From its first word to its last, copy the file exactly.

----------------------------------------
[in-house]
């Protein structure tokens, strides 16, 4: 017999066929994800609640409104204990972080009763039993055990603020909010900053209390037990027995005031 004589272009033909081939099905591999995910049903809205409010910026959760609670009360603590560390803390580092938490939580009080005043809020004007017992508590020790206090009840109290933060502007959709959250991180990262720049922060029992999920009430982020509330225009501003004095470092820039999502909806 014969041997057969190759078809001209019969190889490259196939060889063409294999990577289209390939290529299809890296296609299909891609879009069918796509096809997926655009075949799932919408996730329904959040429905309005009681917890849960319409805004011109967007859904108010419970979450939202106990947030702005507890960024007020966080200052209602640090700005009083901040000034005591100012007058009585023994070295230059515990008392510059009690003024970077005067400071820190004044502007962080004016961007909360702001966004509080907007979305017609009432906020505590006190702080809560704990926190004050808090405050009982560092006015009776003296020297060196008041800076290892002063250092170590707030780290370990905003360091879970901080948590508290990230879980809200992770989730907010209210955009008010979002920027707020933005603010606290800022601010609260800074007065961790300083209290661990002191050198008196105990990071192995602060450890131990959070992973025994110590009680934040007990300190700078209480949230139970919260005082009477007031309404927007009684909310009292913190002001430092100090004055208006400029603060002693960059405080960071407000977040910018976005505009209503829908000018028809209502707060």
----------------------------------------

[in-house]
């Protein structure tokens, strides 16, 4: 017999066929994800609640409104204990972080009763039993055990603020909010900053209390037990027995005031 004589272009033909081939099905591999995910049903809205409010910026959760609670009360603590560390803390580092938490939580009080005043809020004007017992508590020790206090009840109290933060502007959709959250991180990262720049922060029992999920009430982020509330225009501003004095470092820039999502909806 014969041997057969190759078809001209019969190889490259196939060889063409294999990577289209390939290529299809890296296609299909891609879009069918796509096809997926655009075949799932919408996730329904959040429905309005009681917890849960319409805004011109967007859904108010419970979450939202106990947030702005507890960024007020966080200052209602640090700005009083901040000034005591100012007058009585023994070295230059515990008392510059009690003024970077005067400071820190004044502007962080004016961007909360702001966004509080907007979305017609009432906020505590006190702080809560704990926190004050808090405050009982560092006015009776003296020297060196008041800076290892002063250092170590707030780290370990905003360091879970901080948590508290990230879980809200992770989730907010209210955009008010979002920027707020933005603010606290800022601010609260800074007065961790300083209290661990002191050198008196105990990071192995602060450890131990959070992973025994110590009680934040007990300190700078209480949230139970919260005082009477007031309404927007009684909310009292913190002001430092100090004055208006400029603060002693960059405080960071407000977040910018976005505009209503829908000018028809209502707060």